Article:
I think it is made of some type of melamine. I got it from Michael's. I thought it was wood when I bought it but with having kids, it has hit the floor more than once. Wood would not shatter the way this guy has. I fear one more fall, and glue will no longer save my sweet whale! I see this whale daily and have often been inspired by it. I have been wanting to make a bead size version sculpted out of ceramic clay. Here is what I came up with when I finally did. He is hand sculpted from porcelain.
So YES!! INSPIRATION IS EVERYWHERE - even the bathroom! I also have a really cool rag style mat in my bathroom that inspires me as well. I want to come up with a bead inspired by it, and I am sure I will!!
I am ever fascinated by the things artist find inspiration from, and what draws them to those things. How is it that one artist can be drawn to, and inspired by something as simple as a gourd and others may not even give a gourd a second look? (I'm a totally gourd fanatic BTW) I truly appreciate the differences from one artist to another!!!
This leads me to tell you about a little something I am working on, and hope you might join me in!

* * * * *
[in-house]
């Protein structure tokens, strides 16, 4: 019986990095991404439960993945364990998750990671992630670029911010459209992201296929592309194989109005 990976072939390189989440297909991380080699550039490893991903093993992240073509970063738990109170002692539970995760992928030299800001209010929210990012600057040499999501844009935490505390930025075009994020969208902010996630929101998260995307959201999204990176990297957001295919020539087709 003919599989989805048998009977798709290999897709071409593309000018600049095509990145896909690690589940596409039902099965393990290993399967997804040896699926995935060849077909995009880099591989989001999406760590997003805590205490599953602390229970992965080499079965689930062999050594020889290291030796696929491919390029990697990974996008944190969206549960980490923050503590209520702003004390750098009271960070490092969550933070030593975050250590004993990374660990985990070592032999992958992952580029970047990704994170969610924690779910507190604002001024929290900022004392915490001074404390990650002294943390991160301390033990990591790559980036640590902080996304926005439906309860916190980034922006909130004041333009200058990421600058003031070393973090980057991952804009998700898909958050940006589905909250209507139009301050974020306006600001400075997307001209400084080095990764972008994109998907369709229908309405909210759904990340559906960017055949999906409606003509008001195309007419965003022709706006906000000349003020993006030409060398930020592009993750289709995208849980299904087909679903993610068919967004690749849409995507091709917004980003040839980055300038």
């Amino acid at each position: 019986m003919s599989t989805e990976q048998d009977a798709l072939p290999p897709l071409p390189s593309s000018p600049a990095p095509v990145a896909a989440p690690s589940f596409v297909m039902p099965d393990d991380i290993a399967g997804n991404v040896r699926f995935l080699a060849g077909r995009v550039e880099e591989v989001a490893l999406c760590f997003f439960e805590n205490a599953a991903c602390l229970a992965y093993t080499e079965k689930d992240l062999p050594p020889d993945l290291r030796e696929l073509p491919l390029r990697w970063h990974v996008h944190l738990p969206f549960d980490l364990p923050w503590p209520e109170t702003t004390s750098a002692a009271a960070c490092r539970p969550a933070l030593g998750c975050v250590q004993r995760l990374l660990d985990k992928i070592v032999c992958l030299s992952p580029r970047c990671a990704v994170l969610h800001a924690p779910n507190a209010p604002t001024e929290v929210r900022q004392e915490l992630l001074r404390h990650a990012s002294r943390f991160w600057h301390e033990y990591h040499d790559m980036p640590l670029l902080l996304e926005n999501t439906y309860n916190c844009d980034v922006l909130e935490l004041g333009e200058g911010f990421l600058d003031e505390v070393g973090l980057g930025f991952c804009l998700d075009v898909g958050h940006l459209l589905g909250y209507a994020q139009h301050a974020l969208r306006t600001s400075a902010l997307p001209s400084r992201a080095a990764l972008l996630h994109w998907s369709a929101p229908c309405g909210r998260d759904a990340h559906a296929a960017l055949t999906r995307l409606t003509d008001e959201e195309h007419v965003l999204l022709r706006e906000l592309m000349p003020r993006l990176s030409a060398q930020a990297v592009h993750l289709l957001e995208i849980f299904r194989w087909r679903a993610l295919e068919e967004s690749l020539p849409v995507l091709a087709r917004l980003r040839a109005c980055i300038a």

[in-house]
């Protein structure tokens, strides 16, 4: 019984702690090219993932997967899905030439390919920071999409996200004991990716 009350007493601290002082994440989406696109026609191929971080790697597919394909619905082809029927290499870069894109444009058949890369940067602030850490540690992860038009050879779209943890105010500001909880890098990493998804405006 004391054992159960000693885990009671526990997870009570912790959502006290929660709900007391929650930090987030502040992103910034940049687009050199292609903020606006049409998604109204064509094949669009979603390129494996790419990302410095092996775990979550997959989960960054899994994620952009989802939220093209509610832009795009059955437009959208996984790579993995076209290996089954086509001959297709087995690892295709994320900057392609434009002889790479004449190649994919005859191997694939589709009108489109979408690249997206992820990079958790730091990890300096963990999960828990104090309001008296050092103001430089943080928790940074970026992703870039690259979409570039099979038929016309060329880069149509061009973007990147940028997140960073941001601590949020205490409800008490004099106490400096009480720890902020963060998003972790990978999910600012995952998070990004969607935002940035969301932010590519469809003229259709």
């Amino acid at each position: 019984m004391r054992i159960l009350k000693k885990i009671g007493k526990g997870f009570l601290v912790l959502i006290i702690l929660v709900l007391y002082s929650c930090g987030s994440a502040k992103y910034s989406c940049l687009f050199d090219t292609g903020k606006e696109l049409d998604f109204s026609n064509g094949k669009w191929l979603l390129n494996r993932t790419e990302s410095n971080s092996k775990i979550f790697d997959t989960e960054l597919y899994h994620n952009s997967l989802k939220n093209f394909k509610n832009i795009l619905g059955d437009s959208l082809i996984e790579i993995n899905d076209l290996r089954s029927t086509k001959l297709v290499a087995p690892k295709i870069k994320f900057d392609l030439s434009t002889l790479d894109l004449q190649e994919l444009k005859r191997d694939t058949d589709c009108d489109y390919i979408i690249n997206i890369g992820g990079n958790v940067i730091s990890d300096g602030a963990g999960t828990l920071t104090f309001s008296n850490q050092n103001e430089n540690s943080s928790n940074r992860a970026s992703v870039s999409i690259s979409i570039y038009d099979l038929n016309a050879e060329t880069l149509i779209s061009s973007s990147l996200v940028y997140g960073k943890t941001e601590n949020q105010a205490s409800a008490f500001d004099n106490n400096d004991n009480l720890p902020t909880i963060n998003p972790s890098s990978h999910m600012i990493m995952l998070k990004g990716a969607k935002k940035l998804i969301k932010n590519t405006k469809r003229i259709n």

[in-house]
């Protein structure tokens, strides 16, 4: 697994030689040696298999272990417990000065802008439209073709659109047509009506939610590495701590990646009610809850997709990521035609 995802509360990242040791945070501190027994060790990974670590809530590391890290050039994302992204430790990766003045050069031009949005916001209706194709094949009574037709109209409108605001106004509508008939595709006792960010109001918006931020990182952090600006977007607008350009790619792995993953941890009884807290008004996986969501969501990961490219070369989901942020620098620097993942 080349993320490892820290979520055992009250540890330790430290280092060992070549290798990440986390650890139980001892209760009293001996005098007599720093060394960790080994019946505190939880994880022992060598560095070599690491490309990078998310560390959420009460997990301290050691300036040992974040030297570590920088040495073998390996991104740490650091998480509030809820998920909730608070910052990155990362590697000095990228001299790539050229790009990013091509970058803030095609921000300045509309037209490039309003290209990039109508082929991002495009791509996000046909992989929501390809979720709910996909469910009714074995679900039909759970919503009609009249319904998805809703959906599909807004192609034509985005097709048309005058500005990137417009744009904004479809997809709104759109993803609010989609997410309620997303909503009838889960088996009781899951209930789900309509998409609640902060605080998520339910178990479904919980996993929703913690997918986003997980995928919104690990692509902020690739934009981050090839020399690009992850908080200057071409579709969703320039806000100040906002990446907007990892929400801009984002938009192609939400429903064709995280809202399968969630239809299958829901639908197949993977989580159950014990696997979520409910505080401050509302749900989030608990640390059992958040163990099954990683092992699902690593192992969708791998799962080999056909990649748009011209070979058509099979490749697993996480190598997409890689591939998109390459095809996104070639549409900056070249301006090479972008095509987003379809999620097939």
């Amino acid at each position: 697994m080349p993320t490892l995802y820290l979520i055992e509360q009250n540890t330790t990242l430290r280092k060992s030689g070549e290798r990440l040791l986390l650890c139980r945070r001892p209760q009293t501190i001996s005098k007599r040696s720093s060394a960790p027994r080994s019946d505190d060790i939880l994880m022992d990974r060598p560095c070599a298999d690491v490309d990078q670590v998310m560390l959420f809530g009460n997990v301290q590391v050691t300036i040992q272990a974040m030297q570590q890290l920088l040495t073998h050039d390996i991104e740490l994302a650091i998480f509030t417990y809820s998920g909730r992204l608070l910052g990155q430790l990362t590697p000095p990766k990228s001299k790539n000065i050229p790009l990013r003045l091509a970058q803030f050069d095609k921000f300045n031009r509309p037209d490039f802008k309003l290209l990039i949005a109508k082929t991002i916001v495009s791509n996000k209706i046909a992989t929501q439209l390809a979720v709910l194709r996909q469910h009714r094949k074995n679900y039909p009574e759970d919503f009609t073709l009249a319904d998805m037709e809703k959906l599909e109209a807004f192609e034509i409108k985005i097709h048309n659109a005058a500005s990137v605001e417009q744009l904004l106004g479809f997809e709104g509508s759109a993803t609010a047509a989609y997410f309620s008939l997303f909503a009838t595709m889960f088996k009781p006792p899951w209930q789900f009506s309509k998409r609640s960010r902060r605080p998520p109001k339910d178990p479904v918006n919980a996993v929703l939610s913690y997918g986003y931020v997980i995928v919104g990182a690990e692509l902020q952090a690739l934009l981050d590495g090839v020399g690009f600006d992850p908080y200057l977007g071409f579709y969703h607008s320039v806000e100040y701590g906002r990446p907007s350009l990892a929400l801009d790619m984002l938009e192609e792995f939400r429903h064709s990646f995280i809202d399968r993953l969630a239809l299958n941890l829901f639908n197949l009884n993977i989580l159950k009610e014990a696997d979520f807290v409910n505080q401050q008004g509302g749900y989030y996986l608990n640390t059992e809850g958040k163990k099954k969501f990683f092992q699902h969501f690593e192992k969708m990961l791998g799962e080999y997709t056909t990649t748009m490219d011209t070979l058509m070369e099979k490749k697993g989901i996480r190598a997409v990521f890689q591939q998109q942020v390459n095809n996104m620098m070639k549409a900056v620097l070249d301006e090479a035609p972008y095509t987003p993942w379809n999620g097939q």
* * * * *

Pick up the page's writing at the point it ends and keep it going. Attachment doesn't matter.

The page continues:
I have just created a facebook
group dedicated to everyday Inspiration! The group is called "inspiration in everyday". This group has been created as a means to share the everyday things we take inspiration from to use in jewelry! The group will have art bead focus. All creations shared here should include at least one handmade art bead or component. Art beads and components themselves also highly encouraged!
This group is an opportunity to share our inspirations and encourage one another on the creative journey.
Once a month, near the end of every month, I will have blog post that will focus on topics centered around inspiration. This will include interviews with artists, plus tips and ideas on finding inspiration! With this monthly post I will randomly choose one persons photo and inspiration from the facebook group to share here on the ABS blog. That same person will also win a little prize from me (hint: ceramic beads).
I'm really excited and think this will be a really fun way to share and learn more about what others find inspiring. I also hope it might give more reasons to seek out inspirations in our everyday lives!
Oh, I so hope you will join me in my facebook group. I just started the group and I am a little lonely with just me, myself, and I;) Did I mention I am going to giveaway my hand sculpted whale bead (pictured above) to one member. To be entered into the random draw all you need to do is click on join here
and join the group. You will have to do so before Thursday for the draw because I will be drawing on Thursday for the winner!
I will leave you with the dictionary definition on the word Inspiration:
Inspiration - (from the Latin word inspirare, meaning to "breathe into") refers to an unconscious burst of creativity in a literary, musical, or other artistic endeavor.